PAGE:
By JACQUELINE DURETT
SAYREVILLE — Former Pizza Huts tend to still look like Pizza Huts even after they have been converted to other businesses.
However, the J.P. Morgan Chase bank that will be occupying the space where the closed Pizza Hut now sits at North Ernston and Washington roads in Sayreville will not have that problem.
The building there now, which closed in late 2015, will be torn down to make way for a Chase bank, according to the application for the new building that went before the Sayreville Planning Board on March 15.
The bank is a permitted use for the site, but Chase needed a handful of variances, most of which were related to the irregular, triangular shape of the property, which also has a stream running behind it. The proposed Chase, at 3,506 square feet, would be slightly smaller than the Pizza Hut. There would also be a 24-hour ATM and 26 parking spaces.
The board members had few questions for Chase representatives, but did question the lack of a drive-up teller. Engineer Matthew DeWitt said banks, including Chase, were getting away from installing drive-up teller rows.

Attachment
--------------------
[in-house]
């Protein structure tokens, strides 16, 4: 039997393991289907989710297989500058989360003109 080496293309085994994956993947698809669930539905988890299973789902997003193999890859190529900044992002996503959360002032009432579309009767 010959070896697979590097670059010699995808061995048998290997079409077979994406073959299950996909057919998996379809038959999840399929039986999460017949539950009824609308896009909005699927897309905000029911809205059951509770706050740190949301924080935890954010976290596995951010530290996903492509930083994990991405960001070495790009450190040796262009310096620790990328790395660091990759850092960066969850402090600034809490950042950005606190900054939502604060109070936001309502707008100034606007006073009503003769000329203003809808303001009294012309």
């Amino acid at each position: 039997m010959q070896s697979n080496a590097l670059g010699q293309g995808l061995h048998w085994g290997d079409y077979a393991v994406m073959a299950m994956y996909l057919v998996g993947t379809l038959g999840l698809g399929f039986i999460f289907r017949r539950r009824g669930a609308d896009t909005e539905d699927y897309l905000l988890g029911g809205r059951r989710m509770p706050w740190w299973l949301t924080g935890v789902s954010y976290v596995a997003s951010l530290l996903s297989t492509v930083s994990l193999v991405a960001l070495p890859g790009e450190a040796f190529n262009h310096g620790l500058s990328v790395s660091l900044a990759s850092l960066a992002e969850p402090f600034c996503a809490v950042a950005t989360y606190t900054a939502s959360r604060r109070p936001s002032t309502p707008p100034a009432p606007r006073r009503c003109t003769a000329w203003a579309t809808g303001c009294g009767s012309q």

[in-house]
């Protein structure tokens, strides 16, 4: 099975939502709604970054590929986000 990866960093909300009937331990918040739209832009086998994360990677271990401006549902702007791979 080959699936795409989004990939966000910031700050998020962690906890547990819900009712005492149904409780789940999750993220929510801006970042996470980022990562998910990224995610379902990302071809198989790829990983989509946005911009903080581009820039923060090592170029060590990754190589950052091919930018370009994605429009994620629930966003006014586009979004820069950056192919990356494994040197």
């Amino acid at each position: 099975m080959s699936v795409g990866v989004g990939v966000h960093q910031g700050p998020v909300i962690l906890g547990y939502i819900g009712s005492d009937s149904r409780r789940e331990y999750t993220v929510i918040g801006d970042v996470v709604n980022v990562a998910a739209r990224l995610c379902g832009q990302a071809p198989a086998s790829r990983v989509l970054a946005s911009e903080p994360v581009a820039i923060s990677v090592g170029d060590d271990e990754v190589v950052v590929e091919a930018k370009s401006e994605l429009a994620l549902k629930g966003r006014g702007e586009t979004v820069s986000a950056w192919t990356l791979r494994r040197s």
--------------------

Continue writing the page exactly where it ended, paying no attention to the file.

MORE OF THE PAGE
Board Member Michael Macagnone also wanted to talk about the tree removal and replacement plan. Nineteen trees will be removed from the site, with 11 replacing them. Macagnone wanted to know why more replacement is not possible.
“I’m a tree guy,” he said.
DeWitt said the decision was in large part because of the already limited visibility of the bank from Washington Road.
Board Chairman Thomas Tighe, however, added that there are overgrown trees adjacent to the existing building.
“It’s kind of hard to knock down a building and leave the trees,” he said.
Macagnone, however, said the issue was not a dealbreaker for him.
“If it’s a new Chase bank versus a closed Pizza Hut, I’ll go with the bank,” he said.
Tighe also took issue with Chase’s plans to put a camera inside the ATM, but not outside it.
“You think that’s a prudent move?” he asked. “I’m just asking, it’s your business.”
Tighe added that other banks in the borough have outside cameras and have been helpful with law enforcement efforts.
Steve McGrane, project architect, said there may end up being a camera on the ATM canopy, but that decision was at the discretion of Chase security.
Chase will also need a riparian disturbance permit from the Department of Environmental Protection because of the stream in the back of the site.
There were no public comments on the application.
During the vote, Board Member Ken Kelly also recommended Chase look into additional security measures for the building.
The board unanimously approved the application.